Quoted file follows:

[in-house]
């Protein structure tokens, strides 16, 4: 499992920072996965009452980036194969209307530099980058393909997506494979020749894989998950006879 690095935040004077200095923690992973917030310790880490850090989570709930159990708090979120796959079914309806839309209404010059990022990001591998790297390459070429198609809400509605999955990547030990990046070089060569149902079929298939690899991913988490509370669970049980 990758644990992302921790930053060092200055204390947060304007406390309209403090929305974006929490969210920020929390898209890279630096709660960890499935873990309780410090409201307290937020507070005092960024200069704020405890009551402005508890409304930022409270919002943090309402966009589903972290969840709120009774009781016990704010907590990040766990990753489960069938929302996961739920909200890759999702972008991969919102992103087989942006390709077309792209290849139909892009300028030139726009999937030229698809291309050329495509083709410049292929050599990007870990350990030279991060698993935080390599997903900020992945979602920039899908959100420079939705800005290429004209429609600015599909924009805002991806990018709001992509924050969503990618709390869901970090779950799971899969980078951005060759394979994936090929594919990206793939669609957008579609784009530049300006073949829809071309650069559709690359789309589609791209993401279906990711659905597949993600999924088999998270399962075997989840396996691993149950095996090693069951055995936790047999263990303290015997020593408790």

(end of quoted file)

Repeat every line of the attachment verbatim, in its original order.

[in-house]
């Protein structure tokens, strides 16, 4: 499992920072996965009452980036194969209307530099980058393909997506494979020749894989998950006879 690095935040004077200095923690992973917030310790880490850090989570709930159990708090979120796959079914309806839309209404010059990022990001591998790297390459070429198609809400509605999955990547030990990046070089060569149902079929298939690899991913988490509370669970049980 990758644990992302921790930053060092200055204390947060304007406390309209403090929305974006929490969210920020929390898209890279630096709660960890499935873990309780410090409201307290937020507070005092960024200069704020405890009551402005508890409304930022409270919002943090309402966009589903972290969840709120009774009781016990704010907590990040766990990753489960069938929302996961739920909200890759999702972008991969919102992103087989942006390709077309792209290849139909892009300028030139726009999937030229698809291309050329495509083709410049292929050599990007870990350990030279991060698993935080390599997903900020992945979602920039899908959100420079939705800005290429004209429609600015599909924009805002991806990018709001992509924050969503990618709390869901970090779950799971899969980078951005060759394979994936090929594919990206793939669609957008579609784009530049300006073949829809071309650069559709690359789309589609791209993401279906990711659905597949993600999924088999998270399962075997989840396996691993149950095996090693069951055995936790047999263990303290015997020593408790």